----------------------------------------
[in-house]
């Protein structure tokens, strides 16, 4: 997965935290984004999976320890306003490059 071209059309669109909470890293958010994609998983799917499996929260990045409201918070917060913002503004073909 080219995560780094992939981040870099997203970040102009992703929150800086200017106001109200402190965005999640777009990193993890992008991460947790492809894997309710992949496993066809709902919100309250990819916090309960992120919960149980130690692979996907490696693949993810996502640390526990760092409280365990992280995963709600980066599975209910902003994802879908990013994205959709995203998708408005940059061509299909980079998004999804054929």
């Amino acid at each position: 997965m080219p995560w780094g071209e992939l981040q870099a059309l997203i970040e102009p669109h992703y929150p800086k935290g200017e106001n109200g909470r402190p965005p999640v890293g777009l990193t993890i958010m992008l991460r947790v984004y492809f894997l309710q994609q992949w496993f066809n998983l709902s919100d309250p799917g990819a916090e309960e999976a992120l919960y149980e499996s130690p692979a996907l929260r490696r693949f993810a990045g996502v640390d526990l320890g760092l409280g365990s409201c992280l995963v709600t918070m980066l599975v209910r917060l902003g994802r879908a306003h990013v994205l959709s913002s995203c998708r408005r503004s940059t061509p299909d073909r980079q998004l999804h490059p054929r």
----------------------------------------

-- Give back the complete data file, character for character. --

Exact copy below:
[in-house]
């Protein structure tokens, strides 16, 4: 997965935290984004999976320890306003490059 071209059309669109909470890293958010994609998983799917499996929260990045409201918070917060913002503004073909 080219995560780094992939981040870099997203970040102009992703929150800086200017106001109200402190965005999640777009990193993890992008991460947790492809894997309710992949496993066809709902919100309250990819916090309960992120919960149980130690692979996907490696693949993810996502640390526990760092409280365990992280995963709600980066599975209910902003994802879908990013994205959709995203998708408005940059061509299909980079998004999804054929």
């Amino acid at each position: 997965m080219p995560w780094g071209e992939l981040q870099a059309l997203i970040e102009p669109h992703y929150p800086k935290g200017e106001n109200g909470r402190p965005p999640v890293g777009l990193t993890i958010m992008l991460r947790v984004y492809f894997l309710q994609q992949w496993f066809n998983l709902s919100d309250p799917g990819a916090e309960e999976a992120l919960y149980e499996s130690p692979a996907l929260r490696r693949f993810a990045g996502v640390d526990l320890g760092l409280g365990s409201c992280l995963v709600t918070m980066l599975v209910r917060l902003g994802r879908a306003h990013v994205l959709s913002s995203c998708r408005r503004s940059t061509p299909d073909r980079q998004l999804h490059p054929r």